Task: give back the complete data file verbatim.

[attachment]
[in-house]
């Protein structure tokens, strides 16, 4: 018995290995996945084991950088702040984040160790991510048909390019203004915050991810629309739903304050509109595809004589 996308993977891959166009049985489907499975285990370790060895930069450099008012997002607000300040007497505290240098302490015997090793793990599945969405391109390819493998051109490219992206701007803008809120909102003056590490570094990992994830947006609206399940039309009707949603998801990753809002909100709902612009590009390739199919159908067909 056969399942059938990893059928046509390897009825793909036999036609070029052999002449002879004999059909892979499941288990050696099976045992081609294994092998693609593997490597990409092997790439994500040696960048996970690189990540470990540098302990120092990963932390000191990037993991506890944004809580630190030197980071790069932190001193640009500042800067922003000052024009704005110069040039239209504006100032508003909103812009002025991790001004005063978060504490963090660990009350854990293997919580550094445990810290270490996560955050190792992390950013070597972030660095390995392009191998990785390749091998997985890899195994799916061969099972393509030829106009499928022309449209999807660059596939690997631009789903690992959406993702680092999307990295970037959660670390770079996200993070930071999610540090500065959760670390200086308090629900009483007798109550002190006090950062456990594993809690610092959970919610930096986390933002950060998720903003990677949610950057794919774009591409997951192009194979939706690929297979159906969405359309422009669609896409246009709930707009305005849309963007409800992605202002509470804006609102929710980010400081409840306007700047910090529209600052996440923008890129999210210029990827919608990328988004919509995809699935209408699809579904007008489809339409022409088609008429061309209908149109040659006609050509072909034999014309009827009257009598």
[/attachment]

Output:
[in-house]
């Protein structure tokens, strides 16, 4: 018995290995996945084991950088702040984040160790991510048909390019203004915050991810629309739903304050509109595809004589 996308993977891959166009049985489907499975285990370790060895930069450099008012997002607000300040007497505290240098302490015997090793793990599945969405391109390819493998051109490219992206701007803008809120909102003056590490570094990992994830947006609206399940039309009707949603998801990753809002909100709902612009590009390739199919159908067909 056969399942059938990893059928046509390897009825793909036999036609070029052999002449002879004999059909892979499941288990050696099976045992081609294994092998693609593997490597990409092997790439994500040696960048996970690189990540470990540098302990120092990963932390000191990037993991506890944004809580630190030197980071790069932190001193640009500042800067922003000052024009704005110069040039239209504006100032508003909103812009002025991790001004005063978060504490963090660990009350854990293997919580550094445990810290270490996560955050190792992390950013070597972030660095390995392009191998990785390749091998997985890899195994799916061969099972393509030829106009499928022309449209999807660059596939690997631009789903690992959406993702680092999307990295970037959660670390770079996200993070930071999610540090500065959760670390200086308090629900009483007798109550002190006090950062456990594993809690610092959970919610930096986390933002950060998720903003990677949610950057794919774009591409997951192009194979939706690929297979159906969405359309422009669609896409246009709930707009305005849309963007409800992605202002509470804006609102929710980010400081409840306007700047910090529209600052996440923008890129999210210029990827919608990328988004919509995809699935209408699809579904007008489809339409022409088609008429061309209908149109040659006609050509072909034999014309009827009257009598």